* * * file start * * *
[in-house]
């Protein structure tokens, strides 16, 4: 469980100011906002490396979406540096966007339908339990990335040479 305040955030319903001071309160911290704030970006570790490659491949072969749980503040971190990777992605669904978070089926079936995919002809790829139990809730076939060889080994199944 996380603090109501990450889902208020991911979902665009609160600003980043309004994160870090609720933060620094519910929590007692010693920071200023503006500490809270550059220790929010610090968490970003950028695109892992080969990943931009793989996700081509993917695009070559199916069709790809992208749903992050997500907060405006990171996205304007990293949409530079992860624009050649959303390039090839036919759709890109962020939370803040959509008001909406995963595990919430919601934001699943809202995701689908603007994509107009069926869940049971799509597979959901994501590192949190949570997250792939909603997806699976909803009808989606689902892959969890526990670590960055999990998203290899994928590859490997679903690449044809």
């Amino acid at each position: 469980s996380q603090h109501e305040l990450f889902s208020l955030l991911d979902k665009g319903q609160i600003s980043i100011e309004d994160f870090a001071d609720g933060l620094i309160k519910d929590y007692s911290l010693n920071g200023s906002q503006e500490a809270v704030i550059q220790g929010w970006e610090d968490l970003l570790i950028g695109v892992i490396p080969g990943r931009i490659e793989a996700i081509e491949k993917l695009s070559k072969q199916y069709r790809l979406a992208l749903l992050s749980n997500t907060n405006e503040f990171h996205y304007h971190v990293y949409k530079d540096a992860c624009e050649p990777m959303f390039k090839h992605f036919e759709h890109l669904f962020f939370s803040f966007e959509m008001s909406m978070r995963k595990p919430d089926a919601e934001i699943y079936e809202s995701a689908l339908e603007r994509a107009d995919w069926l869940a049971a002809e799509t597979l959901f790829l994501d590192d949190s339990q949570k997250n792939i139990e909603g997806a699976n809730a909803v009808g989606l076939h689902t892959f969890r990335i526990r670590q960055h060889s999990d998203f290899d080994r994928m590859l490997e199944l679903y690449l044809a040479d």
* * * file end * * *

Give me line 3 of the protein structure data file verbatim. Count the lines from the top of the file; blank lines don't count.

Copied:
């Amino acid at each position: 469980s996380q603090h109501e305040l990450f889902s208020l955030l991911d979902k665009g319903q609160i600003s980043i100011e309004d994160f870090a001071d609720g933060l620094i309160k519910d929590y007692s911290l010693n920071g200023s906002q503006e500490a809270v704030i550059q220790g929010w970006e610090d968490l970003l570790i950028g695109v892992i490396p080969g990943r931009i490659e793989a996700i081509e491949k993917l695009s070559k072969q199916y069709r790809l979406a992208l749903l992050s749980n997500t907060n405006e503040f990171h996205y304007h971190v990293y949409k530079d540096a992860c624009e050649p990777m959303f390039k090839h992605f036919e759709h890109l669904f962020f939370s803040f966007e959509m008001s909406m978070r995963k595990p919430d089926a919601e934001i699943y079936e809202s995701a689908l339908e603007r994509a107009d995919w069926l869940a049971a002809e799509t597979l959901f790829l994501d590192d949190s339990q949570k997250n792939i139990e909603g997806a699976n809730a909803v009808g989606l076939h689902t892959f969890r990335i526990r670590q960055h060889s999990d998203f290899d080994r994928m590859l490997e199944l679903y690449l044809a040479d």